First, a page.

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I have one request for you today. It’s a big request considering how hot it’s been this summer.
Turn on your oven.
I know it is HOT outside (cue the flame emojis), and the last thing most of us want to do is turn on a blazing hot oven. I promise today’s meal is worthy of the extra heat in the house and sweat on the brow. Turn on your oven, please.
The more time I spend in the kitchen, the more I realize that making a good meal (using a variety of real ingredients) is easy to accomplish. Here’s what I mean. Once you master just a few basic techniques–how to roast vegetables and a whole chicken, how to sauté veggies, how to make a vinaigrette, and how to use (homemade) broth, veggies and meat to make soup–cooking and building a meal becomes much easier.
Techniques (like roasting, simmering, and sautéing) are the foundation of a good meal.
Just like riding a bike requires actually getting on the bike and peddling over and over again, mastering these techniques (and learning how these techniques can be used to create multiple meals) requires us to source and purchase good ingredients, get in the kitchen, pick up a knife and skillet (or pan), and cook over and over again (even if we burn the meal every so often). With time, skills and techniques are mastered. And when these skills and techniques are mastered, meal possibilities, and the ingredients used to create these meals, are endless.
Today’s meal, along with next week’s soup recipe, is the perfect example of how one basic technique, roasting vegetables, can be used to create two very different meals. The foundation for both recipes is a simple basket of summer tomatoes, which are magically transformed by the heat of the oven (roasting).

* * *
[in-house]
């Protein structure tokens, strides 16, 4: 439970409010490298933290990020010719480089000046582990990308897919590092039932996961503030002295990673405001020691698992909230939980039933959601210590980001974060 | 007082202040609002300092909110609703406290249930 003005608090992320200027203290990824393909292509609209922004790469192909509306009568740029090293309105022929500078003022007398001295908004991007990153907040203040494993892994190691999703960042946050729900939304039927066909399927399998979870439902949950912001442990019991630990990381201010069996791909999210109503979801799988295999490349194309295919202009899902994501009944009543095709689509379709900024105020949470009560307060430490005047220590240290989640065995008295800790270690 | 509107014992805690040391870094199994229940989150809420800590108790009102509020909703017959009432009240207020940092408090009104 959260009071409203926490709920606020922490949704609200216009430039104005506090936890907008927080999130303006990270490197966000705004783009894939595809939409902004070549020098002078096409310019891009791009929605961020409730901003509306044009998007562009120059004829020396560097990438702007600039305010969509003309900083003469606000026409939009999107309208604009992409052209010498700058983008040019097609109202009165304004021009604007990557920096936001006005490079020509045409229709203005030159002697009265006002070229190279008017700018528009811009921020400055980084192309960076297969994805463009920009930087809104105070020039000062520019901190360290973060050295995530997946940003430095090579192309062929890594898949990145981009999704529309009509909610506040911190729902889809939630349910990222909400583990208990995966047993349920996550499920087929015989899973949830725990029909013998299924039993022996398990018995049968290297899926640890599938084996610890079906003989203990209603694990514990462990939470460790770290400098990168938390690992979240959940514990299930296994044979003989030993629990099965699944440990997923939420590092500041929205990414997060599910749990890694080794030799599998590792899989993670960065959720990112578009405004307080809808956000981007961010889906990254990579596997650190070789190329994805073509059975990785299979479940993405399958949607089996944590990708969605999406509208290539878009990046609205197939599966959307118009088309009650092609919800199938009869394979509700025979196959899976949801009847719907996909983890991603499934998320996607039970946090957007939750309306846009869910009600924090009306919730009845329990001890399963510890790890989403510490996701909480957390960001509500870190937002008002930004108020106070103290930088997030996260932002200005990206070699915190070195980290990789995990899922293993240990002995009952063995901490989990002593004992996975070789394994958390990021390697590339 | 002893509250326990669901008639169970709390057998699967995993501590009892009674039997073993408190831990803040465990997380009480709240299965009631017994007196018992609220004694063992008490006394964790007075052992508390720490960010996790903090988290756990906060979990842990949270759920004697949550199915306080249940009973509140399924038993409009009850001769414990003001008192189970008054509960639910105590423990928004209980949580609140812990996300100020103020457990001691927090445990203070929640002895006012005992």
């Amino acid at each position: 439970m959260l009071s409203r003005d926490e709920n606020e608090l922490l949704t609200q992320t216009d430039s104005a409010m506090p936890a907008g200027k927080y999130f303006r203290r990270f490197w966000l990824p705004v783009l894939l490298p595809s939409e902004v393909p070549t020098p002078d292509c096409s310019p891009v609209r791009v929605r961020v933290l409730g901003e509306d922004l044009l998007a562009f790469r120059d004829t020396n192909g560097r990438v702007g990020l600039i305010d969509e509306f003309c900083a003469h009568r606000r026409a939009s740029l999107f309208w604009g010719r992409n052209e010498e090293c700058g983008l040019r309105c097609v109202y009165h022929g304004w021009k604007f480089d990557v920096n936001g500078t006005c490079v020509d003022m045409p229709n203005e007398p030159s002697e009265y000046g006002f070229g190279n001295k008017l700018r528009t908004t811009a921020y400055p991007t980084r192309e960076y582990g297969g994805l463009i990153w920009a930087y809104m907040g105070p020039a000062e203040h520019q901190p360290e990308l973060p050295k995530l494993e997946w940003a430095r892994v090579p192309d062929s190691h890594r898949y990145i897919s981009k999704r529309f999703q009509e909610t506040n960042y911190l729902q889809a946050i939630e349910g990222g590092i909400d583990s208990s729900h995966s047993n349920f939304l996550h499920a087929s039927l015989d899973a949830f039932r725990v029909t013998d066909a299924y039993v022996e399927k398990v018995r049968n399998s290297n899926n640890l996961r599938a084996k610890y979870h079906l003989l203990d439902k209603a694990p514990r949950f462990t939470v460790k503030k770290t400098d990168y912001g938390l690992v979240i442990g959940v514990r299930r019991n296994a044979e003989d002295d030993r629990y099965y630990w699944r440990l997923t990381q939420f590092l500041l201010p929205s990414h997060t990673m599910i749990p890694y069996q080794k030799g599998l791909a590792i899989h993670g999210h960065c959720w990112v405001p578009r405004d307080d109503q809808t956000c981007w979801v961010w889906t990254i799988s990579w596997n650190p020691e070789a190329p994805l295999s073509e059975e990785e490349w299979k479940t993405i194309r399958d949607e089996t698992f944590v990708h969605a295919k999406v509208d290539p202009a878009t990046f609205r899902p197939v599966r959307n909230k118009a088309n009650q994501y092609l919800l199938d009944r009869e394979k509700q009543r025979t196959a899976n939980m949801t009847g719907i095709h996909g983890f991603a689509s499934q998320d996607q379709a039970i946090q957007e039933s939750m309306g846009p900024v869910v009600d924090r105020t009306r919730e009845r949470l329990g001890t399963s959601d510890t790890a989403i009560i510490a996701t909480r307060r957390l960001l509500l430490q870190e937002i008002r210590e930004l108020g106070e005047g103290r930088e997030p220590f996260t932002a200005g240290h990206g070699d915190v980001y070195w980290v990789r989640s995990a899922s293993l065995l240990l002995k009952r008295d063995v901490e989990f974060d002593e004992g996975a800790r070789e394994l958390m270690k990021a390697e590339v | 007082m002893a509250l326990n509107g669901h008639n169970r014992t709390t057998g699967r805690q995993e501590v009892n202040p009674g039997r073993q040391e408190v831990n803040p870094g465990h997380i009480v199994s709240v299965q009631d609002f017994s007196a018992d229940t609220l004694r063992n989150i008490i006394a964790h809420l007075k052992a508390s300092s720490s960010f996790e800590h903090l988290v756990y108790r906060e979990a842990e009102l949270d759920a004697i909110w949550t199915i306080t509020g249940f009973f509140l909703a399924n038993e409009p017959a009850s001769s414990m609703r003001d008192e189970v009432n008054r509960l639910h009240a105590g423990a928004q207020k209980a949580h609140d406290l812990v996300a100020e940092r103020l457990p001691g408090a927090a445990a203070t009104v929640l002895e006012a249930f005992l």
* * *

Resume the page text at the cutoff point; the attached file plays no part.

In today’s recipe, the roasted tomatoes (which actually burst in the oven, hence the burst title–a mess-free burst) are served with warm pasta, cheese, and arugula. In next week’s recipe, the roasted tomatoes are blended together with broth to create a fresh and creamy tomato soup.
Two nourishing meals.
Summer Pasta with Burst Tomatoes, Zucchini, and Arugula
Roasted tomatoes (and zucchini) transform a simple pasta dish into a summer meal that's sure to please the whole family.
Burst Tomato and Zucchini (AKA: Roasted Veggies):
- 1 lb cherry tomatoes (almost 2 pints)
- 1 cup chopped zucchini about 1/2 a large zucchini
- 1 medium shallot thinly sliced (about 1/2 cup once sliced)
- 8 medium garlic cloves finely chopped, or minced
- 2 TB extra virgin olive oil
- 1 tsp dried oregano
- 1/2 tsp salt
- 1/4 tsp black pepper
- 1/4 tsp red pepper flakes
- 1 TB butter cubed*
- 8 ounces spaghetti noodles
- 1/2 cup reserved pasta water
- 1/2 cup grated parmesan cheese
- 1 (packed) cup arugula
- 1/3 cup chiffonade or torn fresh basil leaves *
For the Burst Tomato and Zucchini (AKA: Roasted Veggies):
Preheat the oven to 425F.
Place the tomatoes, zucchini, shallots, and garlic in a baking dish (I use a 13x9 baking dish). Drizzle the oil over the veggies. Toss the veggies to coat them in the oil. Sprinkle the seasonings (oregano, salt, pepper, and red pepper flakes) over the veggies and toss the ingredients again to combine. Finally, evenly distribute the butter cubes over the veggies.
Bake the veggie mixture, uncovered, for 35-40 minutes, until the tomatoes begin to "burst" or crack.
For the Pasta:
While the veggies roast, cook the pasta according to the directions on the package. Before draining the pasta water, reserve 1/2 cup of the water and set aside. Drain the pasta (reserving the previously-mentioned water) and set aside.
To Assemble the Pasta:
Pour the noodles into a large bowl, along with the roasted tomato veggie mixture (and the juices in the pan from roasting), followed by the reserved pasta water, cheese, arugula, and basil. Toss the pasta to combine the ingredients and slightly wilt the greens. Serve immediately with extra parmesan cheese, if desired. The pasta also makes for a great leftover option--hello, lunch!
*I usually go with salted butter since Costco only sells Salted Kerrygold Butter (and that's where I stock up on butter). Salted or unsalted will work here. If you're using unsalted butter, you may just need to add a bit more salt at the end when you taste the dish (depending on if you're salting your pasta water and how much salt you add).
*Chiffonade is a technique used to cut basil leaves. Here's a great tutorial to help master this technique.
I use Jovial Spaghetti (einkorn or brown rice) to make this meal. It's my favorite store-bought pasta.